However, Robo-advice has been helped by regulations such as the RDR in the UK and the Markets in Financial Instruments Directive II (MiFID II). Middle income savers have found themselves priced out of investments as they do not want to pay for advice, as they are now obliged to under RDR and MiFID II.
The industry is, however, divided about robo-advice. The Funds Europe and Calastone study found that 42% of respondents agreed robo-advice would become the dominant distribution channel for raising assets from the mass retail market, while 28% disagreed. Phillip Bungey, COO at Seven Investment Management, acknowledged it was unlikely robo-advisors would provide full-blown advice, but rather small scale supervised guidance to clients looking to put money into ISAs, for example.
Only 19% of attendees at the Calastone Connect Forum said they would trust the technology fully including with their tax advice. Another challenge with D2C models such as robo-advisors – especially those owned by asset managers themselves – will be that the former may lack the brand strength to reach out to the masses.
Jervis Smith, head of investor services at Citi in Luxembourg, said D2C would only be effective if fund managers had excellent branding. Such high-profile marketing and advertising comes at cost, and it is only really viable for the biggest fund managers.
Extracting the most from big data
Creating new distribution and technology systems from scratch is not the only solution fund managers have at their disposal. “Data is increasingly important. A number of industries are embracing data, and it is helping them to personalise what they provide to the end consumer. Take a look at the insurance industry, for example. Some forward thinking health insurers are leveraging the data from Fitbits to assess the type of policies they should offer certain clients,” said one speaker.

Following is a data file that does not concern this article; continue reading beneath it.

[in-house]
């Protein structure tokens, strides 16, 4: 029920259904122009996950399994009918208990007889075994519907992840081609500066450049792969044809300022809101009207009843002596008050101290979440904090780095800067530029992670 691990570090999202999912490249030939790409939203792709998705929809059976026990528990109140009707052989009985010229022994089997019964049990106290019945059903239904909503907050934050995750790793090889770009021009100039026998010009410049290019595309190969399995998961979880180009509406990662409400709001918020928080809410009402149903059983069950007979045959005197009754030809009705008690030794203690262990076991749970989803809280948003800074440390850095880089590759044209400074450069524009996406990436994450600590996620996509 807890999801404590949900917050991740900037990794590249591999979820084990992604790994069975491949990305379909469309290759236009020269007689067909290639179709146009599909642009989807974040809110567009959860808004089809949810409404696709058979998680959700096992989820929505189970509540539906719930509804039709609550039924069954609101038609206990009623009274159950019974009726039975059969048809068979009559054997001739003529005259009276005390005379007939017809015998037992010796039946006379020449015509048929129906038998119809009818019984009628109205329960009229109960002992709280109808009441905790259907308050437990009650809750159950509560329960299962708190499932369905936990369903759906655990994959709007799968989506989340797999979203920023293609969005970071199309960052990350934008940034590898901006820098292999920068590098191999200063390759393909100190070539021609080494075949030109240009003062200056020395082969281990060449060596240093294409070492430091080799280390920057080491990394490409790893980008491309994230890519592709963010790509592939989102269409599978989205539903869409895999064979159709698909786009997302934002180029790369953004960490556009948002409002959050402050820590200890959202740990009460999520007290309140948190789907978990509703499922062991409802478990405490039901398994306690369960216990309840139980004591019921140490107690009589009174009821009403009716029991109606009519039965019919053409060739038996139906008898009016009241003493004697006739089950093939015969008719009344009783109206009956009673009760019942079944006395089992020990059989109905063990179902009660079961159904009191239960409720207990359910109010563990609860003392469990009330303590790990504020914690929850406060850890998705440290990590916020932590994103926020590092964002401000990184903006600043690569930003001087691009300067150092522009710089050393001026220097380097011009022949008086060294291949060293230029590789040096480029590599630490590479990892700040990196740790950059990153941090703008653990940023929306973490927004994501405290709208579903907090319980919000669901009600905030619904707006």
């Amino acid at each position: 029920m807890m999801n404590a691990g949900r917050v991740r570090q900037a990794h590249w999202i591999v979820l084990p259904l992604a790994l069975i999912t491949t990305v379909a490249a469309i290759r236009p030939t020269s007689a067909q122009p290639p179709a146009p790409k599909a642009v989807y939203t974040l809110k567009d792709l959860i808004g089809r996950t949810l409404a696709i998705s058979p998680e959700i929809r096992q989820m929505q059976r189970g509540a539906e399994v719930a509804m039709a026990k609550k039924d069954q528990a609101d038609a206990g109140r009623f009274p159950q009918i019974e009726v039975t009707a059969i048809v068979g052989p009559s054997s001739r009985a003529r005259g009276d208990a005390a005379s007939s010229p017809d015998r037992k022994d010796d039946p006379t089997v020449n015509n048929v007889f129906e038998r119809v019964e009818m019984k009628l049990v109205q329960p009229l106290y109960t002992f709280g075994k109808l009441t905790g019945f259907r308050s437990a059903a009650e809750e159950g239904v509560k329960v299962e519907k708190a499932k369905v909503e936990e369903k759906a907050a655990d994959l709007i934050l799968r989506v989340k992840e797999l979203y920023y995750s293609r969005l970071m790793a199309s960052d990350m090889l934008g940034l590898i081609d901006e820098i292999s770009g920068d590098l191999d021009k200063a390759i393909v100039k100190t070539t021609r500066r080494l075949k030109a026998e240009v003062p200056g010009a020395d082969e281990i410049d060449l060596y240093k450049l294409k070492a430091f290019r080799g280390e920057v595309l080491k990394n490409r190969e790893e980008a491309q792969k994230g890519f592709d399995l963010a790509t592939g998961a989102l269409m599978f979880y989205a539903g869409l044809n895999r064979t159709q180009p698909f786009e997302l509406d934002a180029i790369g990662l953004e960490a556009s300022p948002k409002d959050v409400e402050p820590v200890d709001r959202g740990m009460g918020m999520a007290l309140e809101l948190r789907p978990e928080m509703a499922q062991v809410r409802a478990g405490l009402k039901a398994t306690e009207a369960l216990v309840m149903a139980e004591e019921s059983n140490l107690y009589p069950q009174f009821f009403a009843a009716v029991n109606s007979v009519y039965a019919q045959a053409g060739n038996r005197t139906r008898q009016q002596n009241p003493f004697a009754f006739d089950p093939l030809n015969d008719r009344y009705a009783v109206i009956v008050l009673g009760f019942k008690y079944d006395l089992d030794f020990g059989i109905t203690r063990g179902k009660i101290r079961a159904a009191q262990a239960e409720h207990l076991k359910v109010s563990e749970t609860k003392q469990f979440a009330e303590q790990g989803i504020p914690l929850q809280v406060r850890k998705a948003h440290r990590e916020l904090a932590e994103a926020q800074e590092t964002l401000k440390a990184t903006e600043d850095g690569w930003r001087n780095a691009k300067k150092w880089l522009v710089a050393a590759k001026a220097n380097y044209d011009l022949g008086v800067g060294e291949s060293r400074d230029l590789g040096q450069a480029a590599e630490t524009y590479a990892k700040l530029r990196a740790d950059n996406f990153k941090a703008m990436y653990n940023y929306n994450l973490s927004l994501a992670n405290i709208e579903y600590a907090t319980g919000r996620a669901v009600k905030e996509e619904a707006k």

Knowing who the clients are; their motivators; and long-term interests is critical for any business to survive. The organisations that harness data to the fullest include technology giants such as Facebook, Amazon, or Google, and between them, they know what people are sharing; what they are buying; and what they are searching for in the most granular of detail.
The funds industry pales in comparison. An audience poll at the Calastone Connect Forum found just under 6.5% of attendees possessed “great data and knew how to use it.” The majority (81%) acknowledged they had some data, but did not really use it, while around 11% said “big data scared them.” The Funds Europe/Calastone study found 51% of respondents felt asset managers were not good at using the data in their possession.
The reasons for this are multi-fold. The Funds Europe/Calastone paper found 52% of respondents felt managers did not have access to the necessary data, while 43% blamed a lack of internal expertise. Forty-one percent felt the industry did not have the appropriate technological infrastructure to interpret or make use of the data.
But big data – if used astutely – can be a powerful way of the industry both better understanding what its customers want and how they are likely to consume.
This presents a huge opportunity for organisations to aggregate information on end asset owners, and feed it back to the manufacturers. This will allow product manufacturers to tailor their fund offerings based on an aggregate profile of end investors and what they are buying.
Making distribution work long-term
Fund buyers’ habits are changing and the audience recognised the industry needs to wake up to this. The Calastone Connect Forum brought together a number of stakeholders in the funds world including asset managers, distributors, platforms and Transfer agents (TAs), and I believe there is a general consensus that something must be done to modernise the funds industry and its approach to distribution if it is to remain relevant. The big question is whether the industry will change itself or be disrupted?